The United States on Monday implemented a ban on the entry of foreign travelers from eight countries in southern Africa amid growing concerns over a new variant of the coronavirus that was initially detected in South Africa.
President Joe Biden asked the nation not to panic over the new Omicron variant, noting that existing COVID-19 vaccines are believed to provide "at least some protection" against it, while encouraging people to get vaccinated or receive a booster shot if fully vaccinated more than six months ago.
"We do not yet believe that additional measures will be needed. But so that we are prepared...my team is already working with officials at Pfizer, Moderna and Johnson & Johnson to develop contingency plans for vaccines, or boosters, if needed," he said, referring to U.S. companies that are providing existing vaccines.
Under the latest travel restriction, visitors will be prohibited from entering the United States if they have been in South Africa, Botswana, Eswatini, Lesotho, Malawi, Mozambique, Namibia or Zimbabwe in the past 14 days.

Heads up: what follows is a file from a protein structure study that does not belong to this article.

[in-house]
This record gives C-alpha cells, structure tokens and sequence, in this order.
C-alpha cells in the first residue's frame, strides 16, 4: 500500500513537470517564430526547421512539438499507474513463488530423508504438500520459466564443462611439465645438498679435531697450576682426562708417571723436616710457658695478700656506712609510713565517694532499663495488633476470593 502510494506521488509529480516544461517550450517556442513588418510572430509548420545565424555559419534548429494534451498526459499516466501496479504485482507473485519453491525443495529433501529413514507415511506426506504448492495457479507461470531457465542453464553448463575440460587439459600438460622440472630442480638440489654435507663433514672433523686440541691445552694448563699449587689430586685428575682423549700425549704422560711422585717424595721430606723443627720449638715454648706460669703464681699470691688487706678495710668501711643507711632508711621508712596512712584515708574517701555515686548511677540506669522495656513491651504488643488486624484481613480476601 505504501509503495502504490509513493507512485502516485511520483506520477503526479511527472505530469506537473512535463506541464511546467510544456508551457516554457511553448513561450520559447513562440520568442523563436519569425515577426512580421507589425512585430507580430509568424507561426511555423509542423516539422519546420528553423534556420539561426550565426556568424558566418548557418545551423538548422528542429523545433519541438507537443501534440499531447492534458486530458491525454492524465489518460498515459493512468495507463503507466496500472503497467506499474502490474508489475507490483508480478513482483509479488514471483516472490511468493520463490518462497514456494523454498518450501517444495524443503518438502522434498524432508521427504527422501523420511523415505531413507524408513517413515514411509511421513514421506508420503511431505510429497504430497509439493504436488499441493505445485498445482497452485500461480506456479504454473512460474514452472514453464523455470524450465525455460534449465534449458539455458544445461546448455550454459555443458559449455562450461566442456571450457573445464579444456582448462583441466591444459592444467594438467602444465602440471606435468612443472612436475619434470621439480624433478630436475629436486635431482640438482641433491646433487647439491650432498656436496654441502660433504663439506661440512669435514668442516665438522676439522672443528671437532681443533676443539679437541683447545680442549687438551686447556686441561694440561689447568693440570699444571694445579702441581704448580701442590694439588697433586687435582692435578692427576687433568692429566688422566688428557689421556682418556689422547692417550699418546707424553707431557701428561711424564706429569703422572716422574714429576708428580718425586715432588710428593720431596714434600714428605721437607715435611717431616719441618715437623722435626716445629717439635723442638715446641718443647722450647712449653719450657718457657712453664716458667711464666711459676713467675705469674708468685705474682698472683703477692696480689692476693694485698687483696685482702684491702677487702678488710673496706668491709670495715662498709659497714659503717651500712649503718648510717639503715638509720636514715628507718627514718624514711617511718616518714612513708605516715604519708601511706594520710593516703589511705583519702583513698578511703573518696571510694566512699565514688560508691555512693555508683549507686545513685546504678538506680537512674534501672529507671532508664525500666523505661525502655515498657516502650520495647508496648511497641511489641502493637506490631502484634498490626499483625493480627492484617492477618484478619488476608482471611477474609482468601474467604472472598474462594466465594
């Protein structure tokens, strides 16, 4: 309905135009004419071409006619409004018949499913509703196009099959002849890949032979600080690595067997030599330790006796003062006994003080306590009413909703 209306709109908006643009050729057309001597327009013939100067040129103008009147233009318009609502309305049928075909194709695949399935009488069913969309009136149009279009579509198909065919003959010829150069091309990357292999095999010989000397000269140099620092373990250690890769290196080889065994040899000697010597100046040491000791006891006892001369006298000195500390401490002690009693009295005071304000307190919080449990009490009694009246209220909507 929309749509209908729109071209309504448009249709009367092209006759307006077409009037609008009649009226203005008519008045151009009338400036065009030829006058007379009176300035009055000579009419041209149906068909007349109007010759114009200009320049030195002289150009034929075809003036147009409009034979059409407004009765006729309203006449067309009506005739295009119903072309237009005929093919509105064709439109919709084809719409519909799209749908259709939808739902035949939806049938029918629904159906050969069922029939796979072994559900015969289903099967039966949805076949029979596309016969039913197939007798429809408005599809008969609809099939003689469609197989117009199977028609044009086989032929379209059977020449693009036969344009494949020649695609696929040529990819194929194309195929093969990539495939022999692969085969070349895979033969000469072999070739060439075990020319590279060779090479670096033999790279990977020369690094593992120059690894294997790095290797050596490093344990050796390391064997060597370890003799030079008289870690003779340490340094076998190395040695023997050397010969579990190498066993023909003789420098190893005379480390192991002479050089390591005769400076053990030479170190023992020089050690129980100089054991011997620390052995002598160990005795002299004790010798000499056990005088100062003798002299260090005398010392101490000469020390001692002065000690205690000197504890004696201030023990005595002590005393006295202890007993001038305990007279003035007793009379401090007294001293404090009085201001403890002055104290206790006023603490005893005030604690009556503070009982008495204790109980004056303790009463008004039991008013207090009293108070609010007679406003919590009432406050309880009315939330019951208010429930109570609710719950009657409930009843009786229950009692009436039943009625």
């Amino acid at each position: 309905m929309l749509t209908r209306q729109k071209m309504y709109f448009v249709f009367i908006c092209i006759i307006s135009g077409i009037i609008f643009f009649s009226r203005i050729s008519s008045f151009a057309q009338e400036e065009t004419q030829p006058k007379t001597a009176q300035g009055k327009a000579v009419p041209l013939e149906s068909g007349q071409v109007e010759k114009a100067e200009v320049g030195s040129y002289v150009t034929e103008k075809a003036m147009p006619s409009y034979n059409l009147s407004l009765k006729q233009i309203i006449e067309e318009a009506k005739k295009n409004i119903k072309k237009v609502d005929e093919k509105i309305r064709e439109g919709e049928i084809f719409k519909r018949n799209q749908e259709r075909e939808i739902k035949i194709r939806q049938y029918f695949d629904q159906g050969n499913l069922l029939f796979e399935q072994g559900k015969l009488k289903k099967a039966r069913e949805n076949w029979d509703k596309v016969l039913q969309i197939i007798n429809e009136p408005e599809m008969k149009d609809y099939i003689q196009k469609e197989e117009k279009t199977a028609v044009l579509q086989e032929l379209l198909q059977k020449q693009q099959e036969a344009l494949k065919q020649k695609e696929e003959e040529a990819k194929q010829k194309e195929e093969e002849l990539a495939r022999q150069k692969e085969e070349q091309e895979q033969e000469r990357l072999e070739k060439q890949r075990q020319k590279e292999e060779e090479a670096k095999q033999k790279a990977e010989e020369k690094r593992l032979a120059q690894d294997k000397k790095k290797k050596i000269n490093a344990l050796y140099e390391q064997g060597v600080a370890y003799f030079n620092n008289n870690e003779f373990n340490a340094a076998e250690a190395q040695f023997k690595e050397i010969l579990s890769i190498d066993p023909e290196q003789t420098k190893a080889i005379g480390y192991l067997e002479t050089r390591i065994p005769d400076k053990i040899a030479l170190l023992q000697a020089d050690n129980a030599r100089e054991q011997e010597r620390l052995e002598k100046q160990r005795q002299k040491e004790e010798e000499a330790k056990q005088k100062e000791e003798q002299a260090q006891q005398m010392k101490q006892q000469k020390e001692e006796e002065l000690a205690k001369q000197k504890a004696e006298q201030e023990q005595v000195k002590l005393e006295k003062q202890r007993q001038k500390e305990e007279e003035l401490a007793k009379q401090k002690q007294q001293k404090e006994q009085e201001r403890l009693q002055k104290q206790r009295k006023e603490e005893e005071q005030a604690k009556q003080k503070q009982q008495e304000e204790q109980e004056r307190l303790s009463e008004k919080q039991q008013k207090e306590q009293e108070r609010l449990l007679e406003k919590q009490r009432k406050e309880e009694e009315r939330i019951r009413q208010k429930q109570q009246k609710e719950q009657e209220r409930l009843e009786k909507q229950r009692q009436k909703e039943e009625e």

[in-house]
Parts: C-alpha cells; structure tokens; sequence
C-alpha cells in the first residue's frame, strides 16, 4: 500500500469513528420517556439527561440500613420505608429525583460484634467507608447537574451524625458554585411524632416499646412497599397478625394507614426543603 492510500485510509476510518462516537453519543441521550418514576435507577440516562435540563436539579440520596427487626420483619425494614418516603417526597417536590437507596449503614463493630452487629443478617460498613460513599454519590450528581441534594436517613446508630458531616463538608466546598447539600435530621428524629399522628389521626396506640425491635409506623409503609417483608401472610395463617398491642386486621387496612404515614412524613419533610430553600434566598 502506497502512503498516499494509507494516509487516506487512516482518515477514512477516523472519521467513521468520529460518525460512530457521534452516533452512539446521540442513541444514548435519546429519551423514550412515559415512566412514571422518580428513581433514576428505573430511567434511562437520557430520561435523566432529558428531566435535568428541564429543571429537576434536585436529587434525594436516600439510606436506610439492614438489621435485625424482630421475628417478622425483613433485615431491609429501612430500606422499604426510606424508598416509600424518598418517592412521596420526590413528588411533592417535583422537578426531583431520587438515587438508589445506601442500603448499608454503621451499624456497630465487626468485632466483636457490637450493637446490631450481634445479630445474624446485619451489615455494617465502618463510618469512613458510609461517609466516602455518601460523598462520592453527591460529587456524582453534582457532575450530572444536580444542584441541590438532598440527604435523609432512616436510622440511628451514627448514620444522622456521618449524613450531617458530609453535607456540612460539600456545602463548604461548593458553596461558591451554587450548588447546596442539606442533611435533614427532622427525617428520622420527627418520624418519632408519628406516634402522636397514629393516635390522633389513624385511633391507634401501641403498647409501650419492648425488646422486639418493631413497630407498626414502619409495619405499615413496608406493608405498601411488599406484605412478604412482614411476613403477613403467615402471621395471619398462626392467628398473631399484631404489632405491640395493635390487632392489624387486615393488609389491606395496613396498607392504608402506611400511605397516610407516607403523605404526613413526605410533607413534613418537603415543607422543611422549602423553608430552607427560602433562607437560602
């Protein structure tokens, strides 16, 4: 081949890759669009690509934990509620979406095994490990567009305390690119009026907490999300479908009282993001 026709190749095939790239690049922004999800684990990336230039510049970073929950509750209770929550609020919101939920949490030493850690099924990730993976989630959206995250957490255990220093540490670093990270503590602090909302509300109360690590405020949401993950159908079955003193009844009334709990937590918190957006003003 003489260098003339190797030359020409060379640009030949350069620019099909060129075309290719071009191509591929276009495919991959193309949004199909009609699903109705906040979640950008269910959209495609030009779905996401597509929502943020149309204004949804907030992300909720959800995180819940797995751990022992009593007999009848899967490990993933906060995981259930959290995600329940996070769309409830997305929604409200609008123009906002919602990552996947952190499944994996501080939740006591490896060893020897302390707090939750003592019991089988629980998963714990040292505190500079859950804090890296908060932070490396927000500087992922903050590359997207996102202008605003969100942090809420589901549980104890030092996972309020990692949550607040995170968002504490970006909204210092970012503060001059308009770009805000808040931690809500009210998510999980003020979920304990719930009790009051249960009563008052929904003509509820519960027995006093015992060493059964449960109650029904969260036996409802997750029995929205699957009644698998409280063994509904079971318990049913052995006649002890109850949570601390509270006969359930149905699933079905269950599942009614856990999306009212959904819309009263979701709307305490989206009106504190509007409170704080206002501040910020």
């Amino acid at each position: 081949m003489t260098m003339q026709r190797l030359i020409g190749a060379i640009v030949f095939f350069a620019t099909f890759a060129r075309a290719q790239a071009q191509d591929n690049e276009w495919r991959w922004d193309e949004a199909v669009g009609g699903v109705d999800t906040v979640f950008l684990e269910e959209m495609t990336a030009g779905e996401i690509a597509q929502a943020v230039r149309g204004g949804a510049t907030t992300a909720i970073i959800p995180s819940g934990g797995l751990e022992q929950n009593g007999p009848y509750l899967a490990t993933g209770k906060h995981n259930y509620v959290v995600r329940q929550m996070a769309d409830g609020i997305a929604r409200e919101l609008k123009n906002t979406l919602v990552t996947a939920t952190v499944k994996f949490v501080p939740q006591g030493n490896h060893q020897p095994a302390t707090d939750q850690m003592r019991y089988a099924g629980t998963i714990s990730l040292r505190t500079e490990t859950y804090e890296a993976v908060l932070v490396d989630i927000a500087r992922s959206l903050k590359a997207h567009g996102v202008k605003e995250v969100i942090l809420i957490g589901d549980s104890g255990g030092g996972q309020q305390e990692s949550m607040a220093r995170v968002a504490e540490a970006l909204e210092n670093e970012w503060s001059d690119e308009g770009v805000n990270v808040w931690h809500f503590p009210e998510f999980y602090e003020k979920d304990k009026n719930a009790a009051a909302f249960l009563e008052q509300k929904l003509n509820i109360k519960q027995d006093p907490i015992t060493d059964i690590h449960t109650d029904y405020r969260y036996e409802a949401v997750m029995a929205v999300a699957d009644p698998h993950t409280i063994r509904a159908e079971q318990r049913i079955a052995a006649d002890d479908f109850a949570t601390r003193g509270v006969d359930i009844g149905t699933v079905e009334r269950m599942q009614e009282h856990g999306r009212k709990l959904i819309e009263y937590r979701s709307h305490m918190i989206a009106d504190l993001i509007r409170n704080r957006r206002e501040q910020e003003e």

U.S. citizens and lawful U.S. permanent residents as well as other individuals who meet specified exceptions will be allowed entry.
The move comes as the World Health Organization on Friday designated the Omicron variant of the novel coronavirus a "variant of concern."
Biden said he plans to come up with a detailed strategy to fight the pandemic this winter with further vaccination efforts while avoiding an economic shutdown. About 40 percent of the country's total population has yet to be fully vaccinated, according to the Centers for Disease Control and Prevention.
The president also called on other countries to follow the United States and step up efforts to provide vaccines to people around the world lacking access to the shots, so as to prevent virulent virus mutations.